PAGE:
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Topic du jour: Social media measurement

There’s been a lot of writing lately about how to measure the impact of social media marketing. Yet it’s still hard to find an opinion from somebody who doesn’t have a horse in the race. One reasonably objective article appears in the new issue of Fast Company. Writer Farhad Manjoo, asks, “Does Social Media Have A Return On Investment?,” and then proceeds to thoughtfully answer the question: Nobody knows.

Manjoo studies a few recent online marketing campaigns and concludes that marketers lack the data and metrics that show this stuff is working:

“At least so far, marketers can’t predict or measure the impact of their campaigns with anything near the precision they’re used to elsewhere online.”

Read the full article here.

This is basically true. Manjoo looks at some startups that are getting a lot of buzz, such as Klout, which assigns you a number based on how influential you are on Twitter. (Today Klout tells me: “Congrats! Your Klout Score has increased by +6 in the past 30 days.”… Even though I’m taking a summer holiday from Twitter and haven’t posted a Tweet since May 27.)

Klout is trying to do something impossible: Squeeze meaningful data out Twitter, which itself provides almost none. Facebook does a better job with Insights tools, but Facebook has its own set of problems, such as the ever-changing distinctions between an individual user, a group, an app, and a page (and whether the page is a page for a website, or just a page). It’s complicated.

Basically, all of these tools suck. They’re broken, and the incentive to fix them is low. Why? Many marketing professionals find it advantageous to either rely on bad data, or ignore data entirely.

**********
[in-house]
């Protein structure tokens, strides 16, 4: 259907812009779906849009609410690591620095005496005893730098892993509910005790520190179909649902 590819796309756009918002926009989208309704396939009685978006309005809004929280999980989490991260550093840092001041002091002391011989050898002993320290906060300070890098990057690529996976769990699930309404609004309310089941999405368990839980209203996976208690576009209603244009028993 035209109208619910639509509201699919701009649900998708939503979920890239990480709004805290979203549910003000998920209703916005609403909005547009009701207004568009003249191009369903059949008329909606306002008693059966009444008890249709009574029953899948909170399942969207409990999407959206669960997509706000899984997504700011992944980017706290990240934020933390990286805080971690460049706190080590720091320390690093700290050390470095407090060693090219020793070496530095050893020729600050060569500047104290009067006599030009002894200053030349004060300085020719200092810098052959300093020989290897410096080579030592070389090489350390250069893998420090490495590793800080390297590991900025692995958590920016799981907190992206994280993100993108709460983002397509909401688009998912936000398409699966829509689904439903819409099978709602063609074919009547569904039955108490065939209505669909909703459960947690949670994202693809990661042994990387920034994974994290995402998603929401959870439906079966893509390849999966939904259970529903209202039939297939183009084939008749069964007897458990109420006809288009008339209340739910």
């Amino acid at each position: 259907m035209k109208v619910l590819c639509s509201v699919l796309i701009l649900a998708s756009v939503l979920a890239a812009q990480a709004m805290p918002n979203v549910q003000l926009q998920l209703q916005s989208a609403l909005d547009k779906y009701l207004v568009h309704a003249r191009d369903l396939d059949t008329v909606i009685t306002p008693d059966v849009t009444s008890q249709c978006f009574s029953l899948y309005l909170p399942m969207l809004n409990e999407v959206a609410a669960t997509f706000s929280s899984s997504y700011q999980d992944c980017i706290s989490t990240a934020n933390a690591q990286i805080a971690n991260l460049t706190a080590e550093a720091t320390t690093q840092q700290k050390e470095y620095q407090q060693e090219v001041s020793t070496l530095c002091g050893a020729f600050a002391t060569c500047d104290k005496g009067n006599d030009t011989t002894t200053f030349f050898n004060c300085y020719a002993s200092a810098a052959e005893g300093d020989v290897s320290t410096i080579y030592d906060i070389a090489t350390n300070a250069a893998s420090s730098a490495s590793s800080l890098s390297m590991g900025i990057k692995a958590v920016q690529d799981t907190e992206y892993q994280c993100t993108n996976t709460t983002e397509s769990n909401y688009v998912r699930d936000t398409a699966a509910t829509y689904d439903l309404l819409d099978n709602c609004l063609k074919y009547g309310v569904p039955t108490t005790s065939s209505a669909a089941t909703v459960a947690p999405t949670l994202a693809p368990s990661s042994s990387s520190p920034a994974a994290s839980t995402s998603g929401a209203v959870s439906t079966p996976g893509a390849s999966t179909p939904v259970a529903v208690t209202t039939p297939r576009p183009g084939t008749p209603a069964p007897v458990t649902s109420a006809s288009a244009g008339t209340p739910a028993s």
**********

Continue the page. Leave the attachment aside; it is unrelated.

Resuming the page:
Just look around at social media blogs. This week I noticed a post on Social Media Today titled, Social Media Success: Quit Obsessing Over the Numbers.

The writer, a social medial consultant named Kevin Fawley, writes:

“Honestly, forget the numbers. At least for the first few months. Try focusing on a few of the following questions. How many times have you ‘@’ mentioned someone on Twitter? How many new, genuine friendships have you made? How many comments are you getting on your blog or when you share content on your Facebook page? Is the content you’re sharing relevant to your audience?”

He’s saying, trust your gut and draw rewards from individual conversations you have with people. This is something most marketers want to do. But we all report to someone, and we have to defend our very existence with some kind of ROI data.

He concludes his post by recommending a particular suite of social media software, Hootsuite—which advertises such features as the ability to track “brand sentiment” and “follower growth.” Meaningless noise.

Good luck figuring it out at your job. My only advice is to be skeptical of everything you hear about social media marketing. Trust no one.

— By Daryl Lang. Filed under Social Media

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